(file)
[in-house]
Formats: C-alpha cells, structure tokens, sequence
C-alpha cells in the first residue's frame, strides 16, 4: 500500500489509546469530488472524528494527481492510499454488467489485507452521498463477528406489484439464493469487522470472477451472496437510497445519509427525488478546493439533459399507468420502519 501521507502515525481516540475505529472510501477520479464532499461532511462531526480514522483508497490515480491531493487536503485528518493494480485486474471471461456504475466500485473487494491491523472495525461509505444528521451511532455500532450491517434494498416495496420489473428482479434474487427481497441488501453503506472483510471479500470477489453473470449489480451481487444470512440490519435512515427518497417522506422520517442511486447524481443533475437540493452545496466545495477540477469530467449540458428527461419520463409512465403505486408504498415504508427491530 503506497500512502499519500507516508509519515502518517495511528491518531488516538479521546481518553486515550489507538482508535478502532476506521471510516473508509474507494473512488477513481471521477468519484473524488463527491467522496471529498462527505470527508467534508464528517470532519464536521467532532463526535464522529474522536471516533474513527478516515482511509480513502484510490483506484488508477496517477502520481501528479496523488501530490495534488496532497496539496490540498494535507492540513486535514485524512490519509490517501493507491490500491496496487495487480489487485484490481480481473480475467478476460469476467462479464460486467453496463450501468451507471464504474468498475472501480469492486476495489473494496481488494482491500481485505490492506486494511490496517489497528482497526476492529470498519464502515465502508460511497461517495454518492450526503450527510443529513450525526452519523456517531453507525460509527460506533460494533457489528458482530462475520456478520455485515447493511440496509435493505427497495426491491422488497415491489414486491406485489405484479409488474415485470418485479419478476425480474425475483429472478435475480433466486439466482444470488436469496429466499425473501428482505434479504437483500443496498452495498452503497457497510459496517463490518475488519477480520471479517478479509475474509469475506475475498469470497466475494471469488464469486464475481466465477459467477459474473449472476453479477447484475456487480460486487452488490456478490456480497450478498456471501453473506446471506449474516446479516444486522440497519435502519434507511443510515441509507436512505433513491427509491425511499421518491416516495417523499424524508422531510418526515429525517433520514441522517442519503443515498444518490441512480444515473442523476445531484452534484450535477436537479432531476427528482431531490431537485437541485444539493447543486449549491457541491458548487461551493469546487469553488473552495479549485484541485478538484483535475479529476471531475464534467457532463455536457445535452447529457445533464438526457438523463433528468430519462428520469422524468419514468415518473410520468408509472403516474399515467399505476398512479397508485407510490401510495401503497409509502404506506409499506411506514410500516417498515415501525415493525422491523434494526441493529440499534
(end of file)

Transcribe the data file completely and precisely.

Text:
[in-house]
Formats: C-alpha cells, structure tokens, sequence
C-alpha cells in the first residue's frame, strides 16, 4: 500500500489509546469530488472524528494527481492510499454488467489485507452521498463477528406489484439464493469487522470472477451472496437510497445519509427525488478546493439533459399507468420502519 501521507502515525481516540475505529472510501477520479464532499461532511462531526480514522483508497490515480491531493487536503485528518493494480485486474471471461456504475466500485473487494491491523472495525461509505444528521451511532455500532450491517434494498416495496420489473428482479434474487427481497441488501453503506472483510471479500470477489453473470449489480451481487444470512440490519435512515427518497417522506422520517442511486447524481443533475437540493452545496466545495477540477469530467449540458428527461419520463409512465403505486408504498415504508427491530 503506497500512502499519500507516508509519515502518517495511528491518531488516538479521546481518553486515550489507538482508535478502532476506521471510516473508509474507494473512488477513481471521477468519484473524488463527491467522496471529498462527505470527508467534508464528517470532519464536521467532532463526535464522529474522536471516533474513527478516515482511509480513502484510490483506484488508477496517477502520481501528479496523488501530490495534488496532497496539496490540498494535507492540513486535514485524512490519509490517501493507491490500491496496487495487480489487485484490481480481473480475467478476460469476467462479464460486467453496463450501468451507471464504474468498475472501480469492486476495489473494496481488494482491500481485505490492506486494511490496517489497528482497526476492529470498519464502515465502508460511497461517495454518492450526503450527510443529513450525526452519523456517531453507525460509527460506533460494533457489528458482530462475520456478520455485515447493511440496509435493505427497495426491491422488497415491489414486491406485489405484479409488474415485470418485479419478476425480474425475483429472478435475480433466486439466482444470488436469496429466499425473501428482505434479504437483500443496498452495498452503497457497510459496517463490518475488519477480520471479517478479509475474509469475506475475498469470497466475494471469488464469486464475481466465477459467477459474473449472476453479477447484475456487480460486487452488490456478490456480497450478498456471501453473506446471506449474516446479516444486522440497519435502519434507511443510515441509507436512505433513491427509491425511499421518491416516495417523499424524508422531510418526515429525517433520514441522517442519503443515498444518490441512480444515473442523476445531484452534484450535477436537479432531476427528482431531490431537485437541485444539493447543486449549491457541491458548487461551493469546487469553488473552495479549485484541485478538484483535475479529476471531475464534467457532463455536457445535452447529457445533464438526457438523463433528468430519462428520469422524468419514468415518473410520468408509472403516474399515467399505476398512479397508485407510490401510495401503497409509502404506506409499506411506514410500516417498515415501525415493525422491523434494526441493529440499534